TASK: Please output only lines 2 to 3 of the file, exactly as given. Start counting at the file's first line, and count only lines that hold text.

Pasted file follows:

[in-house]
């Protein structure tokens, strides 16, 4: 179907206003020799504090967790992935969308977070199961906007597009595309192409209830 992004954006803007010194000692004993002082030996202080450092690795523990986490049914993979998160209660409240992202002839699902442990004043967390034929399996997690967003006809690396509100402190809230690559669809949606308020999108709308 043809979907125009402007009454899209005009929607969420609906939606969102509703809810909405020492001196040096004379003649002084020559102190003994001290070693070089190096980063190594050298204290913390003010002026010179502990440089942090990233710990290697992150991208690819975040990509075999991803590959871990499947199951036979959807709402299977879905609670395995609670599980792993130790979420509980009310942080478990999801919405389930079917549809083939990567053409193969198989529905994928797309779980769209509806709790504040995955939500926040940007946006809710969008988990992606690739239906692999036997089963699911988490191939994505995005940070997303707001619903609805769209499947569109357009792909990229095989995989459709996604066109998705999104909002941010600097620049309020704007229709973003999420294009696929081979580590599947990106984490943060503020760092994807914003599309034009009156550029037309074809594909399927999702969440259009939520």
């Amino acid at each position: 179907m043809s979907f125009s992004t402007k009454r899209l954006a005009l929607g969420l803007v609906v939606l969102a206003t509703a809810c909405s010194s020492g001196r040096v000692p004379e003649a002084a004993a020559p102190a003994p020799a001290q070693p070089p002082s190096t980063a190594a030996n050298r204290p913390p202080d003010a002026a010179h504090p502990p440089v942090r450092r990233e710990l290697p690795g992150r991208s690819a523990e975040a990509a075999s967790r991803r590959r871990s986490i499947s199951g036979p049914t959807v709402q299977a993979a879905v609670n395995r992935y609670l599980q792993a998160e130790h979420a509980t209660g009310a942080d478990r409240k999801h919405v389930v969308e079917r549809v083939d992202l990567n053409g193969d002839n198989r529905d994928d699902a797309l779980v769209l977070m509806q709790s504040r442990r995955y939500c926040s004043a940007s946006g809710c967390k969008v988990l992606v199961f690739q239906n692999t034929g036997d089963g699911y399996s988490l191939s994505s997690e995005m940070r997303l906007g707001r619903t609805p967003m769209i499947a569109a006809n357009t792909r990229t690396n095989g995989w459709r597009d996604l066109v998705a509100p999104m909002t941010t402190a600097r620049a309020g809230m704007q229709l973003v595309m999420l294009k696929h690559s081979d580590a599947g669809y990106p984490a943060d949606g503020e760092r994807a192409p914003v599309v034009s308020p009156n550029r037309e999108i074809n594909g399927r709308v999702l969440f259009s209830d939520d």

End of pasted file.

């Protein structure tokens, strides 16, 4: 179907206003020799504090967790992935969308977070199961906007597009595309192409209830 992004954006803007010194000692004993002082030996202080450092690795523990986490049914993979998160209660409240992202002839699902442990004043967390034929399996997690967003006809690396509100402190809230690559669809949606308020999108709308 043809979907125009402007009454899209005009929607969420609906939606969102509703809810909405020492001196040096004379003649002084020559102190003994001290070693070089190096980063190594050298204290913390003010002026010179502990440089942090990233710990290697992150991208690819975040990509075999991803590959871990499947199951036979959807709402299977879905609670395995609670599980792993130790979420509980009310942080478990999801919405389930079917549809083939990567053409193969198989529905994928797309779980769209509806709790504040995955939500926040940007946006809710969008988990992606690739239906692999036997089963699911988490191939994505995005940070997303707001619903609805769209499947569109357009792909990229095989995989459709996604066109998705999104909002941010600097620049309020704007229709973003999420294009696929081979580590599947990106984490943060503020760092994807914003599309034009009156550029037309074809594909399927999702969440259009939520």
């Amino acid at each position: 179907m043809s979907f125009s992004t402007k009454r899209l954006a005009l929607g969420l803007v609906v939606l969102a206003t509703a809810c909405s010194s020492g001196r040096v000692p004379e003649a002084a004993a020559p102190a003994p020799a001290q070693p070089p002082s190096t980063a190594a030996n050298r204290p913390p202080d003010a002026a010179h504090p502990p440089v942090r450092r990233e710990l290697p690795g992150r991208s690819a523990e975040a990509a075999s967790r991803r590959r871990s986490i499947s199951g036979p049914t959807v709402q299977a993979a879905v609670n395995r992935y609670l599980q792993a998160e130790h979420a509980t209660g009310a942080d478990r409240k999801h919405v389930v969308e079917r549809v083939d992202l990567n053409g193969d002839n198989r529905d994928d699902a797309l779980v769209l977070m509806q709790s504040r442990r995955y939500c926040s004043a940007s946006g809710c967390k969008v988990l992606v199961f690739q239906n692999t034929g036997d089963g699911y399996s988490l191939s994505s997690e995005m940070r997303l906007g707001r619903t609805p967003m769209i499947a569109a006809n357009t792909r990229t690396n095989g995989w459709r597009d996604l066109v998705a509100p999104m909002t941010t402190a600097r620049a309020g809230m704007q229709l973003v595309m999420l294009k696929h690559s081979d580590a599947g669809y990106p984490a943060d949606g503020e760092r994807a192409p914003v599309v034009s308020p009156n550029r037309e999108i074809n594909g399927r709308v999702l969440f259009s209830d939520d």